Most school-aged children are required to read as part of their daily homework. It’s typically not much, 15-40 minutes of reading, but busy families with limited after-school time can have a tough time squeezing it in. It’s difficult to find time in their busy schedules and convince tired kids, especially early readers, to hit the books each night.

Rather than fighting with your little one to get the work done, why not help by making reading a family affair? After all, there’s no disputing how important it is for new readers to get consistent reading practice. Here’s how to help your child clock the time by doing it together as a family and by expanding his reading materials beyond the books he brings home from class. You’ll be surprised at how much your child enjoys the time and how quickly the reading minutes add up.

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Tips for Logging Reading Time:

  • Read a recipe and cook something together. Check out the UrbanSitter Cooking with Kids Pinterest board for delicious recipes that are just right for cooking with kids.
  • Make sure the books you have at home are the appropriate reading level. Experts suggest using the five-finger rule. Open a book to a random page and ask your child to read it to you. Put one finger up every time your child does not know a word on the page. If you have to put up more than five fingers before turning the page, the book is too hard for your child.
  • Play a board game together. Start by having your child read the instructions aloud. Fun, educational options include Scramble Junior and Boggle Junior, but any board game with cards to read will work.
  • Take a family trip to the library and have your child choose books that appeal to his or her interests. A reluctant reader may change her tune when she dives into a story she can relate to or that piques her interest.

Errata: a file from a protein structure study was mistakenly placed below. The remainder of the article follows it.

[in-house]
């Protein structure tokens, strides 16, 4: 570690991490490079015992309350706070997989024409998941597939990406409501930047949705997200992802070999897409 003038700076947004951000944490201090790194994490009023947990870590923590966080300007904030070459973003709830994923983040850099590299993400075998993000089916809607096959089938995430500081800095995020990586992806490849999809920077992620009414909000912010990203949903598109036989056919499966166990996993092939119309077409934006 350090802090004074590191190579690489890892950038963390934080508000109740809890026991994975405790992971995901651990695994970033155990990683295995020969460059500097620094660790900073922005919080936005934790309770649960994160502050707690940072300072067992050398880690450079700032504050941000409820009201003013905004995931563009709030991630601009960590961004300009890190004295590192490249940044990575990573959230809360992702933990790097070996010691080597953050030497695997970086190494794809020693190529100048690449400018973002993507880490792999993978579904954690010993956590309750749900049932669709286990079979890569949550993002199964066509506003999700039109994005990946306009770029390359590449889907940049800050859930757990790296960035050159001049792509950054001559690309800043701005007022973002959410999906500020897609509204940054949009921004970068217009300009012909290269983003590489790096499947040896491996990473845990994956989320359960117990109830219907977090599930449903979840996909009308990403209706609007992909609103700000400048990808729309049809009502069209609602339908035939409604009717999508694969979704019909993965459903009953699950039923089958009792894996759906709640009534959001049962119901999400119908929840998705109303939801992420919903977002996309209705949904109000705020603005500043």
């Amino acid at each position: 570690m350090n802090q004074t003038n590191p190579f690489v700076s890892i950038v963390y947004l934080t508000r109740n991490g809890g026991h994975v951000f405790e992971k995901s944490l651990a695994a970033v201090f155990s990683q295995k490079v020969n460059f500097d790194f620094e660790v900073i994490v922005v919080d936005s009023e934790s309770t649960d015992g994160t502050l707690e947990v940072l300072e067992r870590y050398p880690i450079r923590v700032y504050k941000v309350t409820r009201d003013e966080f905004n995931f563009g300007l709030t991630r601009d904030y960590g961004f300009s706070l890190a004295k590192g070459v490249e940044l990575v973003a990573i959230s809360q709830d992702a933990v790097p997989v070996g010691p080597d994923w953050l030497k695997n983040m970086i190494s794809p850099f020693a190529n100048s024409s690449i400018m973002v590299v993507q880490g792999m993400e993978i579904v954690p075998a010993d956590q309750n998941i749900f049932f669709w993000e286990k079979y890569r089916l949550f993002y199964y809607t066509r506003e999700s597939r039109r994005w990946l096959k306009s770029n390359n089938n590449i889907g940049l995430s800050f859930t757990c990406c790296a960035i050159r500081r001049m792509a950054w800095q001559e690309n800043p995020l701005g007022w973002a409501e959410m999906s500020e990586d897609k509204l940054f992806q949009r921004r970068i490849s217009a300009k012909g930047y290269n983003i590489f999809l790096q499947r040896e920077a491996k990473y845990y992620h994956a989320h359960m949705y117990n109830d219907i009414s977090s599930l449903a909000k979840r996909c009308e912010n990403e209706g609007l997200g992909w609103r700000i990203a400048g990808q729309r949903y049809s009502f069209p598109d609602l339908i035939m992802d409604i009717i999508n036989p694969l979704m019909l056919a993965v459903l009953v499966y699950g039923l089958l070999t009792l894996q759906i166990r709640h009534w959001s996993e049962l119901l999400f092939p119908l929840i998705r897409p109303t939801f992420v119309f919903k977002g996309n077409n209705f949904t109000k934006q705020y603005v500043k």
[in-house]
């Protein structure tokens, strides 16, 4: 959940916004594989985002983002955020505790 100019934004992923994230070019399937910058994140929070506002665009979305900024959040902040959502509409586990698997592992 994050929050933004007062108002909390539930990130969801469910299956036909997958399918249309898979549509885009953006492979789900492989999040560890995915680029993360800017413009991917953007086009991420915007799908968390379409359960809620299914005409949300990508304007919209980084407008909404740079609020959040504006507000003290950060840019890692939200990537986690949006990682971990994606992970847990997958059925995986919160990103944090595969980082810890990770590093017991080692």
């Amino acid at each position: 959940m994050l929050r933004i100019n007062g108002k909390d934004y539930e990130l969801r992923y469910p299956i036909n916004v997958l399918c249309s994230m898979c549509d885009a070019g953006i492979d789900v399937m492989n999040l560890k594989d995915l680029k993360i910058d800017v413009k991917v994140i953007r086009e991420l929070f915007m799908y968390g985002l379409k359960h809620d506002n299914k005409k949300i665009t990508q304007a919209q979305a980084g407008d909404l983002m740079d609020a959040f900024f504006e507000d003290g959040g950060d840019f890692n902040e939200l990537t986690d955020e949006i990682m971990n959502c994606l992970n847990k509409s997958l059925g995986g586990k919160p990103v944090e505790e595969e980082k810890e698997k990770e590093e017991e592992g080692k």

• Create a comfortable spot in your home for lounging and reading, and hang out there together as a family. No electronics allowed.
  • Have your child help you make the grocery list and read it aloud to you if you are shopping together.
  • Task your child with reading the menu at a restaurant.
  • Keep plenty of reading materials in your home, including books, magazines, newspapers and comic books. Make it a habit of having your child grab something to read while in the car or while waiting at an appointment or at his sibling’s soccer practice.
  • Commit to making bedtime stories a regular part of your nightly bedtime routine. Even older grade schoolers enjoy being read to and appreciate hearing a story they may not be able to tackle on their own. You might take turns reading, switching every page or every chapter.
  • Try interactive literacy websites, such as Starfall, Speakaboos and Spelling City for fun games that promote literacy.

The next time you have a sitter, be sure to share your reading tips and requirements and encourage her to read with your children and to supervise independent reading time. How do you encourage your kids to read each and every day? We’d love to hear your tips!

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